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Update 6/19: Since the initial publication of this story, Marcus and eBay CEO John Donahoe have gone on the record to say that Marcus was not fired. We’ve updated the story as noted in italics below, and have changed the headline.

Outgoing PayPal David Marcus was shown the door by eBay executives because his vision for the virtual-payment kingpin wasn’t working out, sources within eBay are saying.

In other words, he was fired. Update: Marcus and his former boss refute the claims.

“David’s a product guy. His background is in product. It wasn’t working, and he was pushed out,” a source at eBay with knowledge of the situation told VentureBeat.

eBay president John Donahoe presided over an all-hands meeting at eBay’s San Jose headquarters in early June where Marcus’ departure was announced. At that meeting, Marcus said he was voluntarily stepping down to take a position at Facebook. His role there is vice president of messaging products.

Donahoe wrote to VentureBeat to repeat Marcus’s statement. “David’s decision to leave was his own, and I am very appreciative of what he contributed to Paypal,” Donahoe said in his email.

PayPal’s communications team also denied that Marcus was fired. Anuj Nayar, PayPal’s senior director of global initiatives, put it this way in an email to VentureBeat:

David made a personal career decision to join Facebook. We wish him the very best, and thank him for his leadership and commitment to PayPal over the last three years.

Alan Marks, eBay Inc’s senior vice president for communications, strenuosly denied Marcus was fired.

“The story is flat out wrong,” Marks said.

When Marcus, a motivated and highly intelligent coder by trade, announced he was leaving the CEO job for a VP position at Facebook, there were more than a few raised eyebrows because the change was perceived not as a big move up but a slight move down.

In his roughly three years as PayPal’s president, Marcus ruffled more than a few feathers when he sent a heated and caustic email to all of PayPal’s 14,000 employees.

In that email, Marcus slammed employees for not using PayPal’s mobile app he helped introduce and said that if workers weren’t passionate about the company’s mission they should find another job. Silicon Valley had a field day when the email was revealed.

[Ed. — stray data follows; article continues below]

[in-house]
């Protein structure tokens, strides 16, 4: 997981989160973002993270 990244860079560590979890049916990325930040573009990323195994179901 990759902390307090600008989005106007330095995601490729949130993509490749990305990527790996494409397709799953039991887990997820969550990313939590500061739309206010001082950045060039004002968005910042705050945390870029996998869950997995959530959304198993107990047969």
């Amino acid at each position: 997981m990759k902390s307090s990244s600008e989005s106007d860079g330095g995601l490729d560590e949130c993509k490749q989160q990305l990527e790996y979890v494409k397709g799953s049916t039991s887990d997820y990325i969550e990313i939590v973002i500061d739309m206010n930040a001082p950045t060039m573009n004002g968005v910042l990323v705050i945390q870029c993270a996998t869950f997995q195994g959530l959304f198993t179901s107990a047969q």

The email, in part, read:

It’s been brought to my attention that when testing paying with mobile at Cafe 17 last week, some of you refused to install the PayPal app (!!?!?!!), and others didn’t even remember their PayPal password. That’s unacceptable to me, and the rest of my team, everyone at PayPal should use our products where available. That’s the only way we can make them better, and better.

Reactions in the Valley to the email ranged from supportive to outright dismissive.

“Yup — management by intimidation. Not a leader at all. Sure makes me want to use PayPal more often,” wrote VB reader Dawna Bate on a message board.

Marcus was PayPal’s mobile chief when eBay acquired his mobile payment startup, Zong, in 2011. In short order, he was quickly promoted to PayPal president in 2012. In that position, he pushed PayPal to dramatically accelerate its product development, which led to a PayPal mobile app and simpler tools for developers to integrate the company’s transaction technology.

In a blog post, Marcus expounded on his reasons for leaving PayPal for FaceBook:

I realized that my role was becoming a real management one, vs. my passion of building products that hopefully matter to a lot of people…..At first, I didn’t know whether another big company gig was a good thing for me, but Mark’s enthusiasm, and the unparalleled reach and consumer engagement of the Facebook platform ultimately won me over.

Without question, Facebook is hiring a major talent for its messaging team. And his upcoming presence suggests that Facebook intends to make money off messaging by bringing mobile payment functionality into the mix, right up Marcus’ alley.

Read Facebook’s announcement of his hiring here.

PayPal has seen some leadership shakeups and problems over the last several months.

Indeed, in early May, PayPal vice president Rakesh “Rocky” Agrawal, who served for just two months as the company’s director of strategy, abruptly left the company after he released a stream of highly offensive and baffling Twitter messages from Jazzfest in New Orleans calling PayPal executives out by name. Marcus implied in a post that he’d fired Agrawal; Agrawal insists he quit.

And earlier this month, PayPal’s respected senior engineering director April Chang announced she was bailing for a similar job at Eventbrite. Chang had been with the company since 2011.

The changes at PayPal have elicited speculation that there is tumult as the company attempts to grow its user base and focus more on individual consumers. The company was co-founded by Elon Musk, whose team sold it to eBay in 2002 for $1.5 billion.

VentureBeat reporter Mark Sullivan contributed reporting to this story.


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